Is Gentle Goodbyes still operating during the Corona Virus (COVID-19) outbreak?
Yes, Gentle Goodbyes is still available to help your ailing pets during this time. In order to minimize the risk of transmission of this virus to your family or to the Gentle Goodbyes staff we are implementing the following protocols which are recommended by the American Veterinary Medical Association for house visits:
How much time in advance do we need to make the appointment?
We prefer a minimum of 24 hours. Since all of the veterinarians and technicians in the Gentle Goodbyes team are on-call to do the appointments it may take us a few hours to find a team to come to your home. By giving us at least 24 hours notice it will make it easier for us to accommodate the time and day that you prefer.
If you have an emergency situation where you need our help on the same day, by all means, please call us. We cannot guarantee the same-day appointment however we are about 75% successful in arranging same-day appointments.
When you come to our house where should the euthanasia take place?
PLEASE SEE THE COVID POLICIES LISTED ABOVE FOR RECOMMENDED VENUES. DURING THIS TIME APPOINTMENTS ARE OUTDOORS OR IN A WELL VENTILATED AREA SUCH AS A GARAGE or OPEN WINDOWED PATIO.
Anywhere you want. Our hopes are to make this experience as comfortable and stress free for you and your pet as is possible. If your pet is happiest outside, then we are happy to be there with him. If your pet prefers to be indoors then that is where it should be. You will be able to sit next to your pet during the whole process. If you have a small dog or cat you are welcome to hold them. For larger animals they can be situated in their favorite bedding.
We do request that the area you choose is spacious enough so that we can easily work around your pet. It is also helpful if the area is well lit, or has a lighting source closely available.
Should I let my other dog(s) be present?
Most people like for the other animals in the household to be aware that their housemate has passed away. This can be accomplished by letting your other pets into the room after your pet has passed. In this way they can see and smell your pet after he or she is deceased.
Be aware that your other animals may have varied responses to your deceased pet's body. Some may appear sad, withdrawn or distressed, others may lay down with your deceased pet, while others may completely ignore him or her. It is important to show them calm reassurance at this time as your other pets may be frightened by their condition or by your emotions. On rare occasions your other pets may growl or act aggressive towards your deceased pet. In these cases just allow them to slowly adjust to the change in their departed friend.
The Gentle Goodbyes veterinary staff requests that your other pets are placed into a confined area at the time of our arrival. By having them separated, you will be able to focus your undivided attention on the pet that you are saying goodbye to rather than on the distractions that your other animals might create.
Should I let my children be present?
This is a very personal and individual question and the answer depends on the age and maturity of your children and your parenting philosophies. Toddlers and very young children will not understand what is happening during a euthanasia and should probably not be present. They can also be distracting at a time when you will want to dedicate your full attention to your pet. Ideally the euthanasia should be arranged at a time when young children can be away from the household.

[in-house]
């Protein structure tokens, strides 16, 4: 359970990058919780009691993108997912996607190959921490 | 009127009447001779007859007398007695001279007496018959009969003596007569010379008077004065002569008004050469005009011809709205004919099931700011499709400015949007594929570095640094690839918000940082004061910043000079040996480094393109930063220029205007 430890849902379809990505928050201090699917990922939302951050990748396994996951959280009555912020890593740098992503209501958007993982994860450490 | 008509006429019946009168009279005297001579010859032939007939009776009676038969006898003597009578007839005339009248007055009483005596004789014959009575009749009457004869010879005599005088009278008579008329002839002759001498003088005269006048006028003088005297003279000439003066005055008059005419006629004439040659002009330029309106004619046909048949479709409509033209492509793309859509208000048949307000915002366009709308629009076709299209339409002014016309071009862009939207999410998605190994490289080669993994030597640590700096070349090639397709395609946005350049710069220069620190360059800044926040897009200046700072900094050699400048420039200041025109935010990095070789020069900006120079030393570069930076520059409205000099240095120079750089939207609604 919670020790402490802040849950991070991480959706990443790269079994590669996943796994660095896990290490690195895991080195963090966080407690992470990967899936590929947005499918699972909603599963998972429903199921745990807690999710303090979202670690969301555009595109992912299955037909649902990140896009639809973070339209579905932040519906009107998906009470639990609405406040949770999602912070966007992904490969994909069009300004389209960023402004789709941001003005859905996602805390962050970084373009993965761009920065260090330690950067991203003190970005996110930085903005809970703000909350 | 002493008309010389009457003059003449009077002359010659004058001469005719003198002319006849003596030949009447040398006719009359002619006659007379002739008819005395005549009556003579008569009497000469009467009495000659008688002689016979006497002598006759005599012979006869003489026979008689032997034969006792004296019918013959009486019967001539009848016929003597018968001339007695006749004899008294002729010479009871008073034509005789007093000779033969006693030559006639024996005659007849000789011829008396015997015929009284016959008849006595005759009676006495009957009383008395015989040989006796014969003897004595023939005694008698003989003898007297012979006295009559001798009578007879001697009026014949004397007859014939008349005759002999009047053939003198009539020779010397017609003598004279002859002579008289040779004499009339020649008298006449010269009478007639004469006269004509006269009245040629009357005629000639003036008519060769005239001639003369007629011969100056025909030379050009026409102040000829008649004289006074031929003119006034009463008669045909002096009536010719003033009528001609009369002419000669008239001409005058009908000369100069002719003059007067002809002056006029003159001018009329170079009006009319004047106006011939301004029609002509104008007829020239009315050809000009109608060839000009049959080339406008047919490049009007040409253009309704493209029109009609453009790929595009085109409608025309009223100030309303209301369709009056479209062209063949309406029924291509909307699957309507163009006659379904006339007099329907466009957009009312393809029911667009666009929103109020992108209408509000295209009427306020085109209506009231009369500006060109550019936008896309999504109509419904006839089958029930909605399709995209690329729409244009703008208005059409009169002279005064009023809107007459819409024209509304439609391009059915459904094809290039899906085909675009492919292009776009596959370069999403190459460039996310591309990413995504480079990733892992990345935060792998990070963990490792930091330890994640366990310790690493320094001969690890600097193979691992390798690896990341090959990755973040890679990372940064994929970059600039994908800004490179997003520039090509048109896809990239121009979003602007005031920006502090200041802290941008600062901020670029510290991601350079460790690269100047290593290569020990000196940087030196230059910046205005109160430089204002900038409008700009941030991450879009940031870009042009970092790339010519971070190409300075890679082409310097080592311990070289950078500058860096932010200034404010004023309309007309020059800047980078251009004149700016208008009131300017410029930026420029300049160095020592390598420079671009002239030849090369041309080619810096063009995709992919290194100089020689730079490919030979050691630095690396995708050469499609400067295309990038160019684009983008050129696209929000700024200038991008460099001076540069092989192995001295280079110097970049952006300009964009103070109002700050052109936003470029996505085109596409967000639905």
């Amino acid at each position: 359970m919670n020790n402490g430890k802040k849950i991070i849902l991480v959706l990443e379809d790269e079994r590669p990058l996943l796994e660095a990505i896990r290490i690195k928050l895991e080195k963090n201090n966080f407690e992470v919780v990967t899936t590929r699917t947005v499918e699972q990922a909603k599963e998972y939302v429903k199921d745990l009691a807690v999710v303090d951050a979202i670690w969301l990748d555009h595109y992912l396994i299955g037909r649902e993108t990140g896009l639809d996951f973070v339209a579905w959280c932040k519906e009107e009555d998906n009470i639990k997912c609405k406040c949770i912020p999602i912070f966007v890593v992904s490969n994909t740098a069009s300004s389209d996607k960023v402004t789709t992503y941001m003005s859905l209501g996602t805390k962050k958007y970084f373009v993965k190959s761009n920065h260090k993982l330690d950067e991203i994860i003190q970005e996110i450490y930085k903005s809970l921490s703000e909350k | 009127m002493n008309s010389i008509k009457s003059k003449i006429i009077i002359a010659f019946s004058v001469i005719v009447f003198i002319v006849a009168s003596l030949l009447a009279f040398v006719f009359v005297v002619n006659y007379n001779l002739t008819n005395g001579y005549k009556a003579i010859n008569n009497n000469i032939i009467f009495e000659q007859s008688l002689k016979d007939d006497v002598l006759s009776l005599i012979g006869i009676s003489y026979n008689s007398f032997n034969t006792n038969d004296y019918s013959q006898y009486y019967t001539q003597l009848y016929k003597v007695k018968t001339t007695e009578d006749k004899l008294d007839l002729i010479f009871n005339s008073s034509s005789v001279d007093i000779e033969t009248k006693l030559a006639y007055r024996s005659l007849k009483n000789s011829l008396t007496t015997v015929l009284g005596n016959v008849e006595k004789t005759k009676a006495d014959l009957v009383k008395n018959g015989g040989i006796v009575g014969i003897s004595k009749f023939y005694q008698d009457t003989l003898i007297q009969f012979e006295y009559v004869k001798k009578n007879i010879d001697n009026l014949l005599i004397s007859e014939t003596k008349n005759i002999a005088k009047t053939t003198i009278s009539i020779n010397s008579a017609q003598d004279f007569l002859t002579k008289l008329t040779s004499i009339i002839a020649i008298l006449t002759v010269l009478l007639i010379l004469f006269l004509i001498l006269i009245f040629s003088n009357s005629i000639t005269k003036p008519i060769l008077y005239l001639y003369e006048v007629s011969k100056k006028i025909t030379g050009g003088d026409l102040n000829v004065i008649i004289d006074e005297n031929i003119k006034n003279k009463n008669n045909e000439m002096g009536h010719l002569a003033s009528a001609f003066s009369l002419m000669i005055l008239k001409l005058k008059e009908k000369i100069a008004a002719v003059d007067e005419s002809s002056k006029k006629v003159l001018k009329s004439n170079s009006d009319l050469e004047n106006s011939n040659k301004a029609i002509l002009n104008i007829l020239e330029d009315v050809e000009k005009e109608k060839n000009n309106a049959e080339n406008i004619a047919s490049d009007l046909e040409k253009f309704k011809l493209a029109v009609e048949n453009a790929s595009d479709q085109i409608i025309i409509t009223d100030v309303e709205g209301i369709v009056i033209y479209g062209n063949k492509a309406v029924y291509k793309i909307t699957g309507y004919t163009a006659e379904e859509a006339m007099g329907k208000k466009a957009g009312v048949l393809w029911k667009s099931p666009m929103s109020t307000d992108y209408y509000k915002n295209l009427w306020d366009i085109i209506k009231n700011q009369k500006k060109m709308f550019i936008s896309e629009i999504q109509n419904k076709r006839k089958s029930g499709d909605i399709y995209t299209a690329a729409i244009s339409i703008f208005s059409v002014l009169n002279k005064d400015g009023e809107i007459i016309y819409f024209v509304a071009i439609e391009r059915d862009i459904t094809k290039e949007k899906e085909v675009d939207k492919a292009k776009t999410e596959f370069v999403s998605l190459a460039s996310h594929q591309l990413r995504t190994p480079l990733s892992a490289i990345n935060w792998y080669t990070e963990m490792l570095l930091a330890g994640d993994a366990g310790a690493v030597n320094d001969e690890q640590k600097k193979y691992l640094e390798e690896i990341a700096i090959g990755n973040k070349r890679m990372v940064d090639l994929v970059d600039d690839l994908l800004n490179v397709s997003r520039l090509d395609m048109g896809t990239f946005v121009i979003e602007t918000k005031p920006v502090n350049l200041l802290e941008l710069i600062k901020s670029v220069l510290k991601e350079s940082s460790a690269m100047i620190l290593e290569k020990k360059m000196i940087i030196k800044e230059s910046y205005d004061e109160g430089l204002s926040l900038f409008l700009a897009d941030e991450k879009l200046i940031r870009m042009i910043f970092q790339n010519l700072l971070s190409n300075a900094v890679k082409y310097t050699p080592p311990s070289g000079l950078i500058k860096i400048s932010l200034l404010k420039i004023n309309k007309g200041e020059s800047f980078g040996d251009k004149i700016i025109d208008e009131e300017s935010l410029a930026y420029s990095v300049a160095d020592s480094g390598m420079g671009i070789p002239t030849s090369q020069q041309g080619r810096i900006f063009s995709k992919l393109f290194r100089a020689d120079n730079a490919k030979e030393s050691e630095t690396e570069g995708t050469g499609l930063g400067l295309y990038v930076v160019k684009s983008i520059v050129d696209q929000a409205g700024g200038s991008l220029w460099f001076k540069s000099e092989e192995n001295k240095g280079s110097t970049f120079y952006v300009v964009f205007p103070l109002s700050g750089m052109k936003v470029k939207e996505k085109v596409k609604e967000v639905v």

For older children we suggest that you discuss with them in advance whether they would prefer to be present at your pet's passing or not. They should understand that your pet will peacefully go into a deep state of anesthesia and then not wake up. It is important not to use the wording "go to sleep" as you don't want young children to equate the act of going to sleep with death. For older children you may decide that this is a good opportunity to teach them about death before they experience it in a more difficult situation in their lives.
Is there anything we should do immediately before your visit?
Yes, give your pet lots of love. Any snack or favorite food your pet wants is fine with us if your pet wants it or can tolerate eating.
My pet does not do well with people and/or has had a history of being aggressive. What should I do?
First of all please let us know.
If your pet is easily excited or has a nervous or aggressive temperament, you may want to speak to your family veterinarian about having a sedative dispensed to give to them before we arrive. You can give the sedative about an hour before our arrival.
If your pet has a history of being aggressive to people or veterinarians, please let us know beforehand and again when we arrive. We are aware and expect that any frightened or painful animal has the potential to bite. A history of aggression will not change our minds about coming to your house but it is important that we know this so that we can keep everyone safe. If your pet has a known history of aggression, we might require that a muzzle is placed on your dog at the time of the procedure. The muzzle will only remain in place until we are able to get a sedative injection into your pet. We will remove the muzzle as soon as your pet is calm from the sedative.
How can we pay and what forms of payment do you accept?
Gentle Goodbyes accepts checks, cash, or credit cards or medical financing through CareCredit. Payment is due at the time of the appointment. We work with an independent crematorium service but the costs of the euthanasia and the cremation should be combined together in a single payment.
If you are interested in applying for care credit please follow this link
We do not want to deny any owner the important service of being able to say goodbye to their family pet in the comfort, and privacy of their own home. For this reason if you have special circumstances please speak to us in advance so that we may set up a payment plan that works for you and your family.
What happens to the body after we are done?
You have a few choices of what to do with your pet after he or she is deceased.
Some people choose to bury their pet in a place of their choice which may be at their family home or a favorite vacation spot. Be sure to check with your local city regulations to insure that it is okay to bury your pet at home. If you are burying your pet be sure that he or she is buried at least three feet deep and at least 300 feet from any water source and at least 50 feet from a property line.
If you are interested in having your pet cremated, the Gentle Goodbyes staff are here to assist you. We will be happy to transport your pet after he or she is deceased to the crematory for cremation.
There are three cremation options which are most commonly chosen:
1) Segregated Private Cremation